I was involuntarily surprised that such a young artist as Luijben (who a few years ago was still manning the plough in his father’s field in Herpt, a small village in North Brabant [province in the south of the Netherlands]) dared to place himself, as a soloist, next to two artists as famous and celebrated as the gentlemen ARBAN and SCHNEIDER. Amazement soon turned into surprise and admiration, when the tones of his beautiful instrument were resonating through the concert hall. The alternating softness and power of tone, the sensitive and lively recitation and the almost unbelievable speed made Luijben achieve success, as never was the case with an artist who, like him, performed as a soloist for the first time and who, besides talents of such rare quality as Arban and Schneider, was unknown.


 ARBAN and SCHNEIDER (it does their artist's heart credit) were so struck by the genius talent of their young brother in art that they embraced him when he left the orchestra with resounding applause.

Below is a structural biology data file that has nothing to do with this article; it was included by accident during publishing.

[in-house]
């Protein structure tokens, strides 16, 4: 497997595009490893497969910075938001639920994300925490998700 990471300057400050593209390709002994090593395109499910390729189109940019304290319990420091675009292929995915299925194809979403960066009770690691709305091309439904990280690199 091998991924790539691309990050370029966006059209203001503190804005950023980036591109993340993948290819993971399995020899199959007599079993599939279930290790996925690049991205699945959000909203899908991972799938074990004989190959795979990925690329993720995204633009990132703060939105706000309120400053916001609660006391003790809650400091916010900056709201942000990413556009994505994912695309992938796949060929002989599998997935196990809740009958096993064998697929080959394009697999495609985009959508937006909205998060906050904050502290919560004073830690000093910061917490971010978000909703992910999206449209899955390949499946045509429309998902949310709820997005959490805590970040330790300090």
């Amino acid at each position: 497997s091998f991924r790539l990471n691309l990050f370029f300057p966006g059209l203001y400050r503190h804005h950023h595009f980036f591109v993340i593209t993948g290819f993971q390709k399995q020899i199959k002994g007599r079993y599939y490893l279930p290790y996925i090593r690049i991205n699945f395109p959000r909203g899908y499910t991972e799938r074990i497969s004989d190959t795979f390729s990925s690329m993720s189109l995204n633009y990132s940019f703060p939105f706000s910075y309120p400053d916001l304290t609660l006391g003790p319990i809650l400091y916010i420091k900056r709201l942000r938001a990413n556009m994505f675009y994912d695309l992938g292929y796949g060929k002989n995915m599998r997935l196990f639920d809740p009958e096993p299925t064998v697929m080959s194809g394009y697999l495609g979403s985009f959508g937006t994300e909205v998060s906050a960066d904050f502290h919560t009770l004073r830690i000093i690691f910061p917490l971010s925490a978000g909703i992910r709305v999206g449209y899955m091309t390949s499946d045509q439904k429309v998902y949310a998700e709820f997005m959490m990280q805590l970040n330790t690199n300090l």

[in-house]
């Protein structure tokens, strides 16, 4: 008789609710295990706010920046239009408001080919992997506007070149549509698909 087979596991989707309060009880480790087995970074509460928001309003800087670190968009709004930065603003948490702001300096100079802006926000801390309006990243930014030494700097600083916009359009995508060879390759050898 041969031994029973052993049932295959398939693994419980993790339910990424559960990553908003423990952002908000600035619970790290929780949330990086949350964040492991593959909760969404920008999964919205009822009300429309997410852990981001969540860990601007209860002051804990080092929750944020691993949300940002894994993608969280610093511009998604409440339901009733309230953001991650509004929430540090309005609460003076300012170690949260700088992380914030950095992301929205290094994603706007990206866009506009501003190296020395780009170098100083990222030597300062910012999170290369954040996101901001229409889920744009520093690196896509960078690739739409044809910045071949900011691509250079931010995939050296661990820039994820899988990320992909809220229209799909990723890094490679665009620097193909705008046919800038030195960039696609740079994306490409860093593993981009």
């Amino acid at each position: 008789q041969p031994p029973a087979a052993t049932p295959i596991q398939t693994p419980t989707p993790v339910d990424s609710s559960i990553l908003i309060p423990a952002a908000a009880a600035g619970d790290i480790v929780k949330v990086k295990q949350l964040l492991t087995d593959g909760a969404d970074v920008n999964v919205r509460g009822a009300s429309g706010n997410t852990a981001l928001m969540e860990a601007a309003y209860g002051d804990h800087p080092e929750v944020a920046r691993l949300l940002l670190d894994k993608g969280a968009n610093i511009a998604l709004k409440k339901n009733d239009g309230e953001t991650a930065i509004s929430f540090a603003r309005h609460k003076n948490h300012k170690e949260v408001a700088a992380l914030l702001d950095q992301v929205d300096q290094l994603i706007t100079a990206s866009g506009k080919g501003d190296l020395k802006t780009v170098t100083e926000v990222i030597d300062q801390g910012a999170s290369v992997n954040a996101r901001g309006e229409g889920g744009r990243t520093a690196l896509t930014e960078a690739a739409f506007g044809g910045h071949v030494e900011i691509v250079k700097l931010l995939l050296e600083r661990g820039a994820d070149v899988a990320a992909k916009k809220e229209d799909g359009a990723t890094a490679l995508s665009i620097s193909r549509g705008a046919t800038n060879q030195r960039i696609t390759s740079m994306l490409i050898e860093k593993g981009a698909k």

I hope that North Brabant will appreciate this promising son and that art lovers will join forces, whether now or later, to give their fellow countrymen the opportunity to hear this artist in North Brabant as well.


 An enthousiastic reader.


‘ s Hage Aug. 7th 1868

The last article in which Luyben is mentioned is an announcement for a concert in the ‘Odeon’ in Zwolle on December 13th 1869, 63.


However, the best-known saxophonist who has worked with the Grenadiers and Jagers, is Eduard Lefèbre.


1. Haine, M. (1980), 46

Adolphe Sax: 1814-1894: sa vie, son oeuvre et ses instrument de musique: Editions de l’Université de Bruxelles


2. Haine, M. (1980), 54